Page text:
qDebug() << "py::stop_iteration:" << e.what();
  } catch(std::exception &e) {
    qDebug() << "std::exception:" << e.what();
  } catch(...) {
    qDebug() << "unknown exception";
  }

}

Ok, first I check if the python file exists. If not I emit a signal fileDoesNotExist and return. In the try block comes a bit magic. If you do not add the python file path to the sys path, your module cannot be loaded. Because python is not aware of the module folder. Instead you will get an error:

libc++abi.dylib: terminating with uncaught exception of type pybind11::error_already_set: AttributeError: module 'test' has no attribute 'initialize'

With py::exec the interpreter is now aware of the new module folder. With py::module::import I load the python file as a module and save a reference to the variable m_module.

void PythonController::pyInitialize(PythonHandler* handler) {
    // get function from python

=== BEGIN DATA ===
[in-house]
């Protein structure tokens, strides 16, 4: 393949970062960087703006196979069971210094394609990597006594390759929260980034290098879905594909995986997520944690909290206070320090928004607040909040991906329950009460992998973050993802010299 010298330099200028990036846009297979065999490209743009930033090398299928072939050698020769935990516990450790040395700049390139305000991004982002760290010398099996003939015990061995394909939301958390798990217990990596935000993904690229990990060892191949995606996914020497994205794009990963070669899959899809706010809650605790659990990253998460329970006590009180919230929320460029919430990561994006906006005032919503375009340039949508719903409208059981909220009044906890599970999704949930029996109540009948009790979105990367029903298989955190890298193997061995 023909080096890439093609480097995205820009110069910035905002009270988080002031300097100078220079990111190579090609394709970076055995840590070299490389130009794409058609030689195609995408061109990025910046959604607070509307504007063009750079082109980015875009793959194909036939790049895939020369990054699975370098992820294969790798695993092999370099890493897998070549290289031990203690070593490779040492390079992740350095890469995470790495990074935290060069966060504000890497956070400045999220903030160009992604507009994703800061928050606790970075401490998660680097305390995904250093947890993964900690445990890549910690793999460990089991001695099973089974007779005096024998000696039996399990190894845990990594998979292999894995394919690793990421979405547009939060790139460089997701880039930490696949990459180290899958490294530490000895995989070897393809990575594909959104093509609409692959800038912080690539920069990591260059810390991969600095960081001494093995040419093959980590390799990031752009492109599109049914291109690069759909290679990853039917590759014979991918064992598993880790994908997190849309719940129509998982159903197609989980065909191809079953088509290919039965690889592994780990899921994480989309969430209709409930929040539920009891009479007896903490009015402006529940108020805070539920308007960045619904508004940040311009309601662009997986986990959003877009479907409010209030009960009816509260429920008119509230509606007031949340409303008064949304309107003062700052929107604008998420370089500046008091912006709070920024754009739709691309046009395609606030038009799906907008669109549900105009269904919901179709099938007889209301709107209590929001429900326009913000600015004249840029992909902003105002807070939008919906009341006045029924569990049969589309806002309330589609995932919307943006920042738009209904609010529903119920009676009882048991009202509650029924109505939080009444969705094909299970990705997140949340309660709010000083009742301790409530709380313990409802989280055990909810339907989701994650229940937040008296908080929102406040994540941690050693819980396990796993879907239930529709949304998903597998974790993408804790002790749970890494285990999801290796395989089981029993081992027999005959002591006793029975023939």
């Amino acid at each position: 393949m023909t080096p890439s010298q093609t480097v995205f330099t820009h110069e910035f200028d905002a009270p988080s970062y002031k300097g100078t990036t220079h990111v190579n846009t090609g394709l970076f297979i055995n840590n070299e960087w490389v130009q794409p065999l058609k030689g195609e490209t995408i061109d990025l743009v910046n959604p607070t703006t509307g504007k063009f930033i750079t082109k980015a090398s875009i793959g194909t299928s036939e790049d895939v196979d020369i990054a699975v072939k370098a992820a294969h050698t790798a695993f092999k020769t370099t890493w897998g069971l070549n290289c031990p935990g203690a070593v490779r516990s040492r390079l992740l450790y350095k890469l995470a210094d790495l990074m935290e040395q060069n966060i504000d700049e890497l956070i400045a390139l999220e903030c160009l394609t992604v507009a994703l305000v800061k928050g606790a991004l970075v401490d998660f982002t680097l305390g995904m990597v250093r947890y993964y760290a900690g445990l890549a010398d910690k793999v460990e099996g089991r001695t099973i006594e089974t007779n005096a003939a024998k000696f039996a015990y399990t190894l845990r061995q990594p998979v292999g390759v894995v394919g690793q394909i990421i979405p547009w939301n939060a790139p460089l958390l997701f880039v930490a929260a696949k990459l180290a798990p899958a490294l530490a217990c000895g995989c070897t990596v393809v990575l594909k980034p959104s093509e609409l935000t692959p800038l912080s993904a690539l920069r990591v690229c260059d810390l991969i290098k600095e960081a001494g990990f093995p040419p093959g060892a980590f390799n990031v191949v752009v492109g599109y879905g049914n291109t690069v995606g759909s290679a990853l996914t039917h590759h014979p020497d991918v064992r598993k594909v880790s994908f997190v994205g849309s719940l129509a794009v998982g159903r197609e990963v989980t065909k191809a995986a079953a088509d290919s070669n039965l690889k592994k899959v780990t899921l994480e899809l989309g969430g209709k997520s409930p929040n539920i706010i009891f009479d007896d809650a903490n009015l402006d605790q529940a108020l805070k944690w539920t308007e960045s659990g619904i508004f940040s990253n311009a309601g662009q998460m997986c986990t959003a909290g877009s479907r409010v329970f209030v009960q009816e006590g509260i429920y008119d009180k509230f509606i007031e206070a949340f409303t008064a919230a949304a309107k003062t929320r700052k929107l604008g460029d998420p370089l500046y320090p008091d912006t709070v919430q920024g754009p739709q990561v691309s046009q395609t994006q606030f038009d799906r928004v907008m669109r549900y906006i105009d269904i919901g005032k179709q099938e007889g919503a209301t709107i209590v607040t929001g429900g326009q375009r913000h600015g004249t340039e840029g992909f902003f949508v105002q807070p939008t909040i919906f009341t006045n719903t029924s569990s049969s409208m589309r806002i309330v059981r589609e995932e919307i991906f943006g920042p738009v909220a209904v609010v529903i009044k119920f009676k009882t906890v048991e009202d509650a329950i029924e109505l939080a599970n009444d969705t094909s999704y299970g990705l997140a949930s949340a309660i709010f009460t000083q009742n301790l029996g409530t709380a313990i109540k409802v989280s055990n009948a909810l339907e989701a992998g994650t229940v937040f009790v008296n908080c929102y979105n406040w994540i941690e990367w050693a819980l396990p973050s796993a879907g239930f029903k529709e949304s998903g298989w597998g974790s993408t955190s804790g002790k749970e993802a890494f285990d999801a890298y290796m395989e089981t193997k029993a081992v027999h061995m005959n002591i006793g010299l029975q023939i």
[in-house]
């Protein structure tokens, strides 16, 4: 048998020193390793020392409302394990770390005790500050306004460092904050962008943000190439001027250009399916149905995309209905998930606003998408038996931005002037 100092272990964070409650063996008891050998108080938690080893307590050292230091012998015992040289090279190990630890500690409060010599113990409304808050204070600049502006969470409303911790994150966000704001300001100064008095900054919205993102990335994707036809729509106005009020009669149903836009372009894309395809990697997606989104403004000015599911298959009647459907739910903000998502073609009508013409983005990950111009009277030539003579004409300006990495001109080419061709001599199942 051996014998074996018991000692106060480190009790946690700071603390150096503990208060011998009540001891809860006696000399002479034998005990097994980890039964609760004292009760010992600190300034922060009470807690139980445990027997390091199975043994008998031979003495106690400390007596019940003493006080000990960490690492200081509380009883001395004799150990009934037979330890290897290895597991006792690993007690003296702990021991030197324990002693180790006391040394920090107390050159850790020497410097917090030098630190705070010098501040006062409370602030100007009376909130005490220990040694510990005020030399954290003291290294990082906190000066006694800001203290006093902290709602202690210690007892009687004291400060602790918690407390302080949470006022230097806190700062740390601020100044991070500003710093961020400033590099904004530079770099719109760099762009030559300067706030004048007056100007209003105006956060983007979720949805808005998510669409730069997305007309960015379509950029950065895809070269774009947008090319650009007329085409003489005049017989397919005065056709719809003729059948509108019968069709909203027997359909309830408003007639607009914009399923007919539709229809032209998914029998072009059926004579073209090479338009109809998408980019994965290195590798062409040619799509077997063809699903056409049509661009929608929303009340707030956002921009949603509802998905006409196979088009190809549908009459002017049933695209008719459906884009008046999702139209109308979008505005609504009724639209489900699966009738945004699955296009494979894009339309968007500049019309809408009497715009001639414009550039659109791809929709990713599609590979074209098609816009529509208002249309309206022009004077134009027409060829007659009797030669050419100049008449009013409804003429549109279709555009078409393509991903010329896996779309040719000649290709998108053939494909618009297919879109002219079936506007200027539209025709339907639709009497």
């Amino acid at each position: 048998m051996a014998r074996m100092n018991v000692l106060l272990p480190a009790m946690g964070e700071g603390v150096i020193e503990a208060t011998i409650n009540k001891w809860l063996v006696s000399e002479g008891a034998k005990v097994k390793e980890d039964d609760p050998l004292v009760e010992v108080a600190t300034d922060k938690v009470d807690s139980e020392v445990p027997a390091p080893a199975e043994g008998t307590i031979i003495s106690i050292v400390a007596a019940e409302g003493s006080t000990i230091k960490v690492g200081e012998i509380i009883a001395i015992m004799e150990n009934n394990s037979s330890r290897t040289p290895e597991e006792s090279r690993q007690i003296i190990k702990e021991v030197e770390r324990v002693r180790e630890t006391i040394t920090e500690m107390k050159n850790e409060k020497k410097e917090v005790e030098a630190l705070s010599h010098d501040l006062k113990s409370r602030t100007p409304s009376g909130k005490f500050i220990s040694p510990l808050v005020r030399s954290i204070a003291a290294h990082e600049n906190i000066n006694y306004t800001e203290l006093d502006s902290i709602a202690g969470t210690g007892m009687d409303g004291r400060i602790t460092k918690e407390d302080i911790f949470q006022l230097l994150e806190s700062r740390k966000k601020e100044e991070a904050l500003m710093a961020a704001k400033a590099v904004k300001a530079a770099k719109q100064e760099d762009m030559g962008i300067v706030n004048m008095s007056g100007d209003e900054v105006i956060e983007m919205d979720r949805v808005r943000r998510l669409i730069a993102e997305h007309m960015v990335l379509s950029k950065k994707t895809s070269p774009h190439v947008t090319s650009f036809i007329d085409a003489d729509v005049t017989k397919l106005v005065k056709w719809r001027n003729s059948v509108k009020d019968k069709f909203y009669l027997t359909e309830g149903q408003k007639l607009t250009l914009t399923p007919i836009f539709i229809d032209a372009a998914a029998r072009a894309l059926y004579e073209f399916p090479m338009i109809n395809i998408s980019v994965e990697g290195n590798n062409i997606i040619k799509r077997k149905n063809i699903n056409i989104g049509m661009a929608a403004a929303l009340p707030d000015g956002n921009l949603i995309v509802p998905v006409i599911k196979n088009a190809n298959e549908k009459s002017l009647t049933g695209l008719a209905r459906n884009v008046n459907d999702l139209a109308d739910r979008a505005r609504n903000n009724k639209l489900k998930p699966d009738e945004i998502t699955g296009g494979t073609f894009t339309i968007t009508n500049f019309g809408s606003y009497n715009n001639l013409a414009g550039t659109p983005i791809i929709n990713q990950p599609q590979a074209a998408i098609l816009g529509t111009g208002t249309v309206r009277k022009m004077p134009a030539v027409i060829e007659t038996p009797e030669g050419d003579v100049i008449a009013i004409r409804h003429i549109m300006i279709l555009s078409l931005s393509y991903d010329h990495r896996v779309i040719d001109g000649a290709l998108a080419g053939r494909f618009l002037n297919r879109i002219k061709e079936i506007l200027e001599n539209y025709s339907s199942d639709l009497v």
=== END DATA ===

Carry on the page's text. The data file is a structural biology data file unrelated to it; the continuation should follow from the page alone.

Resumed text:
py::function func_initialize = py::reinterpret_borrow<py::function>( 
        m_module.attr("initialize") 
    );
    // check if function is a cpp function and callable
    if ( func_initialize.is_cpp_function() ) {
      emit pythonError("initialize is not a function");
      return;
    }

    // call the function with PythonHandler pointer parameter
    func_initialize(py::cast(handler, py::return_value_policy::reference));
}

The method pyInitialize calls the function inside the python script. With py::cast you can convert the PythonHandler pointer to a python object.

// add module "strategy" with PythonHandler class
PYBIND11_EMBEDDED_MODULE(strategy, m) {
  py::class_<PythonHandler>(m, "PythonHandler")
      .def("debug", &PythonHandler::debug);
}

Finally we have to expose the PythonHandler class to python. You have to put the PYBIND11_EMBEDDED_MODULE macro at the end of the .cpp file.

PythonHandler

The Python Handler is the class that we want to expose to the python script.

// PythonHandler.h
#ifndef PYTHONHANDLER_H
#define PYTHONHANDLER_H

#include <QObject>
#include <string>